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Glsl Essentials Paperback – 27 Dec 2013


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Product details

  • Paperback: 116 pages
  • Publisher: Packt Publishing (27 Dec. 2013)
  • Language: English
  • ISBN-10: 1849698007
  • ISBN-13: 978-1849698009
  • Product Dimensions: 19 x 0.7 x 23.5 cm
  • Average Customer Review: 1.0 out of 5 stars  See all reviews (1 customer review)
  • Amazon Bestsellers Rank: 1,964,737 in Books (See Top 100 in Books)

Product Description

About the Author

Jacobo Rodríguez

Jacobo Rodriguez is a real-time computer graphics programmer living in the north of Spain. He has working experience with computer graphics, digital photogrammetry, computer vision, and video game development. Jacobo has worked for cutting-edge technology companies such as Metria Digital and Blit Software, and has also worked as an entrepreneur and freelancer for a variety of clients of platforms such as PC, iOS, PlayStation 3, PlayStation Vita, and PlayStation Portable. Jacobo has been working and learning at the same time for the last 20 years in the computer graphics field in roles ranging from junior programmer to project manager, passing through R&D director as well. Jacobo has always been very committed to the computer graphics community, having released for free the OpenGL Shader Designer: the first application in the world (even before NVIDIA with FX Composer or ATI with RenderMonkey) designed to visually develop and program GLSL shaders, as well as some OpenGL programming tutorials, all forming part of the Official OpenGL SDK.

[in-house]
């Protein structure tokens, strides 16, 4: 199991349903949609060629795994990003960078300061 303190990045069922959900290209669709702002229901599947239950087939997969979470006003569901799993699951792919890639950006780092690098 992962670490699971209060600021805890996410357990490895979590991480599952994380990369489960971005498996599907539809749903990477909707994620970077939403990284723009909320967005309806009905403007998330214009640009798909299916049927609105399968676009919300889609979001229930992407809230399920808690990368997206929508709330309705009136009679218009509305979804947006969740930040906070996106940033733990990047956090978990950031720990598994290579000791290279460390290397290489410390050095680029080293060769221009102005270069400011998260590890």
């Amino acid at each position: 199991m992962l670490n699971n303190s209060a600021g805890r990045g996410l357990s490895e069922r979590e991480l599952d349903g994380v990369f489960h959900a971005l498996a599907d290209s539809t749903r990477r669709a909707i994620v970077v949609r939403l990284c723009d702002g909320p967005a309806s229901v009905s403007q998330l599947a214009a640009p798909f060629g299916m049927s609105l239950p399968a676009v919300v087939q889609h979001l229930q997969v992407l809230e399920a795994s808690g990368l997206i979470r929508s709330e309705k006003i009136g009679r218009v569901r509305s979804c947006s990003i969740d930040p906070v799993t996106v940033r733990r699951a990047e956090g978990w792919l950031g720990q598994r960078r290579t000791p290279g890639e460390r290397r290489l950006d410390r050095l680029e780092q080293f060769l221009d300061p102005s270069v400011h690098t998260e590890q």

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By DC Bateman on 12 Feb. 2014
Format: Paperback
I was looking forward to this book, the chapter headings looked promising and with a low page count (about 90) I was expecting a concise introduction to glsl. Any hopes were short lived, however.

Apart from the chapter headings this is a confused mess of book. Written and, worse, poorly edited by non-native English speakers, with confusing, distracting, incorrect grammar which makes the already poor descriptions even more confusing and difficult to follow.

Chapter headings aside, there is no clear progression and important steps/points are missed in both explanations and code samples. Key concepts -- fixed and programmable pipelines, their relationship to each other, and the flow of data through the programmable pipeline -- are poorly described.

The code samples are incomplete:
for instance no values are given for the projection and model-view matrices -- "fill with proper values" is the sum total of the information given to aid the reader.

Apart from a dozen or so lines of C, the code samples are all GLSL. I was unable to find any source code online so it appears that the reader is expected to write the host code themselves.

Some specific shortcomings:
* "floats" are used in "for" loops, apart from being an unnecessary waste of GPU space they can lead to off-by-one errors.
* The description of matrices as an array of vectors is out-and-out wrong.

GLSL Essentials might have been a good book, all the necessary parts are there, but they are confusingly realised, so this book is sorely lacking as an introduction. While some basic concepts are over-explained (e.g. comments) others are simply taken for granted (e.g. variable location) and left unexplained.
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Most Helpful Customer Reviews on Amazon.com (beta)

Amazon.com: 2 reviews
5 of 5 people found the following review helpful
Not Essential 12 Feb. 2014
By DC Bateman - Published on Amazon.com
Format: Paperback
I was looking forward to this book, the chapter headings looked promising and with a low page count (about 90) I was expecting a concise introduction to GLSL. Any hopes were short lived, however.

Apart from the chapter headings this is a confused mess of book. Written and, worse, poorly edited by non-native English speakers, with confusing, distracting, incorrect grammar which makes the already poor descriptions even more confusing and difficult to follow.